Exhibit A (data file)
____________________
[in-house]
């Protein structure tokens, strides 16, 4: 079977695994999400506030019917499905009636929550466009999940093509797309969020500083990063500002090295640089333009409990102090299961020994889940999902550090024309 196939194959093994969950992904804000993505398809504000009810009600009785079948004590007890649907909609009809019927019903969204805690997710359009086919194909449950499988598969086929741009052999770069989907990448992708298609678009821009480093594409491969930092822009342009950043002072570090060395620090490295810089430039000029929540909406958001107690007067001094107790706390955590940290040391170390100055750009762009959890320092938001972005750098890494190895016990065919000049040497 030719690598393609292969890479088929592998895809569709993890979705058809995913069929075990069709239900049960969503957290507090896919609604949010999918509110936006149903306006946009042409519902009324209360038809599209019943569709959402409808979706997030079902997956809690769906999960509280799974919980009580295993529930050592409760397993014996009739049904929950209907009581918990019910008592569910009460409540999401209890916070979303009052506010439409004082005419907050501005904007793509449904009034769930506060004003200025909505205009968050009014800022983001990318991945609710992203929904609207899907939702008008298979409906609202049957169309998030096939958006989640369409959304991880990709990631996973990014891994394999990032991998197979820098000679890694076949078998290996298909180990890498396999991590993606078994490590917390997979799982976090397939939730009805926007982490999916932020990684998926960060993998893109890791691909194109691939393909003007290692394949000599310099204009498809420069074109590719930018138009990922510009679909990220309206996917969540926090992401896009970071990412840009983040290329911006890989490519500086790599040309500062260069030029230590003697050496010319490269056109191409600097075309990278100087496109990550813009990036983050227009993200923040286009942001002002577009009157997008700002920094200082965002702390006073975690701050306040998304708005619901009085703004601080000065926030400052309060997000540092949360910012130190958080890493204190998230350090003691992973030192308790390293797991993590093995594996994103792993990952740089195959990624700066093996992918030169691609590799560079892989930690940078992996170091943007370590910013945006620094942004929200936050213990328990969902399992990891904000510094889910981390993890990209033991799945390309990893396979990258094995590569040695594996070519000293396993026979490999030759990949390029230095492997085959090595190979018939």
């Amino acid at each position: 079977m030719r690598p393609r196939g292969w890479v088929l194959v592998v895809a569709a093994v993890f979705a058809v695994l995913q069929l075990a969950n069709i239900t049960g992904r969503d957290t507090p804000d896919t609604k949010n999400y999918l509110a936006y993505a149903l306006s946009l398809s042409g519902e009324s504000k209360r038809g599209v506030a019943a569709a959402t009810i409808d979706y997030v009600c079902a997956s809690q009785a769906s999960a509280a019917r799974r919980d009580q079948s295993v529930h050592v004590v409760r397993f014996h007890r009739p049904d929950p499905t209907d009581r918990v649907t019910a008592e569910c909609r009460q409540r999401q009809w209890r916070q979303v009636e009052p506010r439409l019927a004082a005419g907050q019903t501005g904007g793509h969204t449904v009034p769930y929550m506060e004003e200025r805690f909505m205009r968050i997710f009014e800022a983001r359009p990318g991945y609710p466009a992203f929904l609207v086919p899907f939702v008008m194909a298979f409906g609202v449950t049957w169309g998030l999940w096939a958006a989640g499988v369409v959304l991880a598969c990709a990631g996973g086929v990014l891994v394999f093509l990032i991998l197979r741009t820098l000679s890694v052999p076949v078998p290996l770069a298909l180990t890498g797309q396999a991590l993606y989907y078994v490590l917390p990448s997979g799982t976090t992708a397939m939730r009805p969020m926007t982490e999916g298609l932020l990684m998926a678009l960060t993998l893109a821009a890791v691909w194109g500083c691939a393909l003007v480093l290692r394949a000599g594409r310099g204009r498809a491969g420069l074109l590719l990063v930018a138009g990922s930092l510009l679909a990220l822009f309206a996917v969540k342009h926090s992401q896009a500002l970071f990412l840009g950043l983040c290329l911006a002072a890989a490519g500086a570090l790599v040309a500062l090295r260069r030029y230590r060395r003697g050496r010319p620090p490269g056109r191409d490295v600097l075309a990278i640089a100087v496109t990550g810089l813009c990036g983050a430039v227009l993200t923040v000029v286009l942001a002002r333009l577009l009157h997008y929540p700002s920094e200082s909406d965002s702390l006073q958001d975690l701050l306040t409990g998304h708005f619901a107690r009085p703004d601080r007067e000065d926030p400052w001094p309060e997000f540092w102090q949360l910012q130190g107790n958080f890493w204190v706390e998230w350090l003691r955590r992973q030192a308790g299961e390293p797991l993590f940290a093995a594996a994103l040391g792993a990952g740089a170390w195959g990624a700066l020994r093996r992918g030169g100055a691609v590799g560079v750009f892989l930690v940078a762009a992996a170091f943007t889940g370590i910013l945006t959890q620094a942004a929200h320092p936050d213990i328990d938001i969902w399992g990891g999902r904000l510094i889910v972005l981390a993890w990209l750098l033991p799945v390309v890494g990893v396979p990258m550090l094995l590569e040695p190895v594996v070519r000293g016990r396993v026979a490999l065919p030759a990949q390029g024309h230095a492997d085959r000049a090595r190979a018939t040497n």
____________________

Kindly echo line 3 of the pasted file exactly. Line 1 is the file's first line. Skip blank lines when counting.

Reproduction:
């Amino acid at each position: 079977m030719r690598p393609r196939g292969w890479v088929l194959v592998v895809a569709a093994v993890f979705a058809v695994l995913q069929l075990a969950n069709i239900t049960g992904r969503d957290t507090p804000d896919t609604k949010n999400y999918l509110a936006y993505a149903l306006s946009l398809s042409g519902e009324s504000k209360r038809g599209v506030a019943a569709a959402t009810i409808d979706y997030v009600c079902a997956s809690q009785a769906s999960a509280a019917r799974r919980d009580q079948s295993v529930h050592v004590v409760r397993f014996h007890r009739p049904d929950p499905t209907d009581r918990v649907t019910a008592e569910c909609r009460q409540r999401q009809w209890r916070q979303v009636e009052p506010r439409l019927a004082a005419g907050q019903t501005g904007g793509h969204t449904v009034p769930y929550m506060e004003e200025r805690f909505m205009r968050i997710f009014e800022a983001r359009p990318g991945y609710p466009a992203f929904l609207v086919p899907f939702v008008m194909a298979f409906g609202v449950t049957w169309g998030l999940w096939a958006a989640g499988v369409v959304l991880a598969c990709a990631g996973g086929v990014l891994v394999f093509l990032i991998l197979r741009t820098l000679s890694v052999p076949v078998p290996l770069a298909l180990t890498g797309q396999a991590l993606y989907y078994v490590l917390p990448s997979g799982t976090t992708a397939m939730r009805p969020m926007t982490e999916g298609l932020l990684m998926a678009l960060t993998l893109a821009a890791v691909w194109g500083c691939a393909l003007v480093l290692r394949a000599g594409r310099g204009r498809a491969g420069l074109l590719l990063v930018a138009g990922s930092l510009l679909a990220l822009f309206a996917v969540k342009h926090s992401q896009a500002l970071f990412l840009g950043l983040c290329l911006a002072a890989a490519g500086a570090l790599v040309a500062l090295r260069r030029y230590r060395r003697g050496r010319p620090p490269g056109r191409d490295v600097l075309a990278i640089a100087v496109t990550g810089l813009c990036g983050a430039v227009l993200t923040v000029v286009l942001a002002r333009l577009l009157h997008y929540p700002s920094e200082s909406d965002s702390l006073q958001d975690l701050l306040t409990g998304h708005f619901a107690r009085p703004d601080r007067e000065d926030p400052w001094p309060e997000f540092w102090q949360l910012q130190g107790n958080f890493w204190v706390e998230w350090l003691r955590r992973q030192a308790g299961e390293p797991l993590f940290a093995a594996a994103l040391g792993a990952g740089a170390w195959g990624a700066l020994r093996r992918g030169g100055a691609v590799g560079v750009f892989l930690v940078a762009a992996a170091f943007t889940g370590i910013l945006t959890q620094a942004a929200h320092p936050d213990i328990d938001i969902w399992g990891g999902r904000l510094i889910v972005l981390a993890w990209l750098l033991p799945v390309v890494g990893v396979p990258m550090l094995l590569e040695p190895v594996v070519r000293g016990r396993v026979a490999l065919p030759a990949q390029g024309h230095a492997d085959r000049a090595r190979a018939t040497n």